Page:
When Are Pelvic Cramps Not Normal? (find the real underdiagnosed culprit)
Emma has had pelvic cramps on and off for seven months. At first, it did not cause any alarm because most of the time, the pain is manageable. She always thought that the pain would eventually disappear because it is common for women to experience pain in their pelvic region during the menstrual cycle.
But as time went on, the cramps became more severe and lasted longer. The dull ache that she experienced even got worse during her period, and her urge to urinate increased. She also noticed large and bulging veins in the near pelvic region.
Pelvic cramps are one of the most common issues faced by women. But despite how common pelvic cramps are, many individuals are still clueless about what's causing their feelings of discomfort. While many women head straight to their gynecologist, they still cannot find the correct diagnosis.
When pelvic pain lasts for over six months, it's time to see a vascular doctor to rule out possible underlying conditions.
What Causes Pelvic Cramps?
Many causes can contribute to pelvic pain. Some are harmless, while others are not. This section will look at what may be causing Emma's pain.
PMS or Menstrual Cramps
Many women experience pelvic cramps and pelvic pain during their menstrual cycle, usually two days before menstruation. It typically lasts for five days.
If pelvic pain coincides with your period, it's probably just pelvic cramps. The pain is caused by the increase in prostaglandins, which cause the uterus to contract when you have your period.
Urinary Tract Infection
Pelvic pain can also be a symptom of urinary tract infection (UTI) caused by a bacteria called E. Coli that enter the urethra and starts to multiply. This can be accompanied by a burning sensation when urinating and a strong urge to go to the bathroom.
Painful Ovulation (Mittelschmerz)
Ovulation, a common cause of pelvic pain, is the release of an egg during the menstrual cycle. Usually, the egg is released from the ovary during the middle of your cycle. This can cause sharp pain on one side of the abdomen. The pain can be mild or severe and can last anywhere from a few minutes to an hour.
This is when a fertilized egg implants itself in an incorrect location, usually in the fallopian tube. Symptoms can include but are not limited to abdominal pain, lower back pain, and irregular bleeding.
Appendicitis is when there is inflammation in the lining of your appendix. It usually causes abdominal pain on the right side of your abdomen.
Irritable Bowel Syndrome (IBS)
IBS is a chronic gastrointestinal disorder characterized by abdominal pain and irregular bowel movements. It can cause long-lasting and recurring pain in the pelvic area.
Sexually Transmitted Infection
In some cases, if you have an STI, the pain can come from the pelvic region. These include:
Pelvic Inflammatory Disease
Pelvic inflammatory disease is when there is an infection of the fallopian tubes, uterus, or ovaries. It can also cause severe pain. This occurs when the infection spreads and affects the mentioned pelvic organs.
Cysts in the ovaries are also common. The cysts can range in size, but they do not always cause pain. It is only when they grow large or when they release hormones that can cause discomfort.
Some people may experience severe pain in the lower back region together with pelvic pain. This may be due to kidney stones. It is caused by a hard mass that develops in the kidney.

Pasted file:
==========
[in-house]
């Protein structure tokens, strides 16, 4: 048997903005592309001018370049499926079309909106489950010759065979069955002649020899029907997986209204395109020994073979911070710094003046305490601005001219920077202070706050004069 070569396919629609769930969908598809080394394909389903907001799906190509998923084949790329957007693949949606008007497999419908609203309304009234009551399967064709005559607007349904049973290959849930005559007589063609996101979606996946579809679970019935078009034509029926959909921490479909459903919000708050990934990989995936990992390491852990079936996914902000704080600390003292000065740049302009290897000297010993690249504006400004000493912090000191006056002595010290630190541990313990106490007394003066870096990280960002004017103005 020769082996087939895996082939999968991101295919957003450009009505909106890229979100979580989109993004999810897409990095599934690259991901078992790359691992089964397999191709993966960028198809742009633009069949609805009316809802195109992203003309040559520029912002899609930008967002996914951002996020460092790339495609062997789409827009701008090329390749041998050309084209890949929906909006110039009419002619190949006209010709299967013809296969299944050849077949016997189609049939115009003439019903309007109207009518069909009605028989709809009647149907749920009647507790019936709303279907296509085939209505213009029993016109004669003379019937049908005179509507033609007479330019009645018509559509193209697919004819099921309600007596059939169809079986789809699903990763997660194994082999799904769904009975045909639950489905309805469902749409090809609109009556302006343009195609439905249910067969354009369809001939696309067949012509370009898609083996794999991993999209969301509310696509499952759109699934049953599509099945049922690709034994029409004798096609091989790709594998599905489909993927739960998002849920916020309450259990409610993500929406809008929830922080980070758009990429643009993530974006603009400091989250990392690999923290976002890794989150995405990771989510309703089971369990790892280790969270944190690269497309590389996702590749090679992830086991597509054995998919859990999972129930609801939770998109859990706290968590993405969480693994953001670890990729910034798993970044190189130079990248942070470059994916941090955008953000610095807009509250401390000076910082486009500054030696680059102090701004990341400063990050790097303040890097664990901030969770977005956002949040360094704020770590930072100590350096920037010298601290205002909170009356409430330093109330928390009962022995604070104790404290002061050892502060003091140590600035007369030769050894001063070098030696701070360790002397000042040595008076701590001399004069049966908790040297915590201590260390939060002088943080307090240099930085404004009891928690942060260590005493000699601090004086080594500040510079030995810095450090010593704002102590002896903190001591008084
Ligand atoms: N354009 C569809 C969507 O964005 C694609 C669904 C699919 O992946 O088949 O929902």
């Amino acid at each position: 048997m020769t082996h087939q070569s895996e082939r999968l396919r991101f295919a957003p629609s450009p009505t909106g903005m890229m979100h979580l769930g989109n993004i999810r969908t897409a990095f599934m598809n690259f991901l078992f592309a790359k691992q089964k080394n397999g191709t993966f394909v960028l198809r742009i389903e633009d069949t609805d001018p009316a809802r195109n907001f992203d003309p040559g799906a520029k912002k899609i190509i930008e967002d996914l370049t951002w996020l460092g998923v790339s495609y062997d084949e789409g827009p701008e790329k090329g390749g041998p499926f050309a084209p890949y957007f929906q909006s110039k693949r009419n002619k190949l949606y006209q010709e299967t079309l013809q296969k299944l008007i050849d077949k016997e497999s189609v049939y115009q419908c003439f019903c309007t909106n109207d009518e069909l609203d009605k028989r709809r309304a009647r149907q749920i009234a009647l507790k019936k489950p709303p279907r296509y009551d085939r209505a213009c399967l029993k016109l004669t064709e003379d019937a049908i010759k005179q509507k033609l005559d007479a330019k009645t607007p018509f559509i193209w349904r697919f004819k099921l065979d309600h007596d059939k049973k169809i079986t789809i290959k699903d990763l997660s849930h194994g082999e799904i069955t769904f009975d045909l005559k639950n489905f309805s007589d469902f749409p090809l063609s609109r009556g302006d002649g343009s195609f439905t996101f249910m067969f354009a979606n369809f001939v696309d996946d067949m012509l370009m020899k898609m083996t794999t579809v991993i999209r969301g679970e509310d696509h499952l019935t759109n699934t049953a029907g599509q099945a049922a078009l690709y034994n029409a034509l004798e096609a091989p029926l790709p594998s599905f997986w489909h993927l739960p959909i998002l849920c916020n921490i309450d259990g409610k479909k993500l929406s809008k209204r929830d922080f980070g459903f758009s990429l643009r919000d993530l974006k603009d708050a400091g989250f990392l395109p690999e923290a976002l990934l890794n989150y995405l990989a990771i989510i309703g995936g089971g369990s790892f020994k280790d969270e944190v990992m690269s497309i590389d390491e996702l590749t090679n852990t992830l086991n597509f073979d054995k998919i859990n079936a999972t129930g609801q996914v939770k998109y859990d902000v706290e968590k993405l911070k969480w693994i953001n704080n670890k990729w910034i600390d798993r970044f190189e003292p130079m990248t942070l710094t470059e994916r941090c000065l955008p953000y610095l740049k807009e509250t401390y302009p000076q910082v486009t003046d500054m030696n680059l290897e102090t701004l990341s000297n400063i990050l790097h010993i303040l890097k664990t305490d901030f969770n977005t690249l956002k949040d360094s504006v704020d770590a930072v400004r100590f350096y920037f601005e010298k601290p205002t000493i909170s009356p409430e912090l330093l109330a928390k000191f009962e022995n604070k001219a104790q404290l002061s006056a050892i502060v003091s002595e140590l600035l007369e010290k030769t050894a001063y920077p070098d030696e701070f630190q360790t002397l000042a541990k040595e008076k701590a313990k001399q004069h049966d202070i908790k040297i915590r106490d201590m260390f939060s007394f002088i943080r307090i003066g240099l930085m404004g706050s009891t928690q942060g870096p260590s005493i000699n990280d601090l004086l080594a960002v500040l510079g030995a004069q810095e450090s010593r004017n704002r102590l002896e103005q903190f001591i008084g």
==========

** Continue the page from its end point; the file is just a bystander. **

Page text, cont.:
If the stone travels to the ureter, which is the tube that connects the kidney to the bladder, it can cause pain in the pelvic region and the lower back region.
Pelvic Organ Prolapse
Pelvic organ prolapse is a severe condition that occurs when the regular support of organs in the pelvis is lost. It affects women who have gone through childbirth, and it is common among women who have weak pelvic floor muscles. When someone has pelvic organ prolapse, the pelvic organs drop into the vagina and cause severe pain.
Uterus fibroids are benign tumors found in the uterus. Fibroids can cause severe pain, and they are usually felt on one side of the abdomen.
Endometriosis is a common condition where tissues similar to the endometrium are found outside the uterus, usually in the ovaries, the fallopian tubes, and the pelvic region. Therefore, the surrounding tissue can get irritated.
The Culprit: Pelvic Congestion Syndrome
After suffering from pelvic cramps for seven months and consulting with gynecologists, Emma finally went to a vascular doctor, where she was diagnosed with Pelvic Congestion Syndrome.
Pelvic Congestion Syndrome is believed to be caused by problems in the veins located in the pelvic area. However, healthcare providers are still trying to understand other possible causes today.
The veins carry the blood back to the heart, but the veins located in the lower abdomen do not work well for people who have this condition. In some cases, the veins dilate causing blood to pool in the pelvic region. This causes congestion and pelvic cramps.
Now that Emma has been able to determine the cause of her pain, it is time to treat it. Pelvic Congestion Syndrome is usually diagnosed through a minimally-invasive procedure called a venogram. Through this, patients like her can get back to everyday life without much pain and discomfort.
The Importance of Checking with a Healthcare Professional Cannot Be Understated
The pelvic cramps Emma felt hampered her day-to-day life for months. However, pelvic cramps can be easily treated when diagnosed early. If she had gone to a doctor when her pain started, it would not have caused her so much suffering.
If you experience pelvic pain accompanied by other symptoms such as increased blood pressure and shortness of breath, it's time to see a vascular doctor.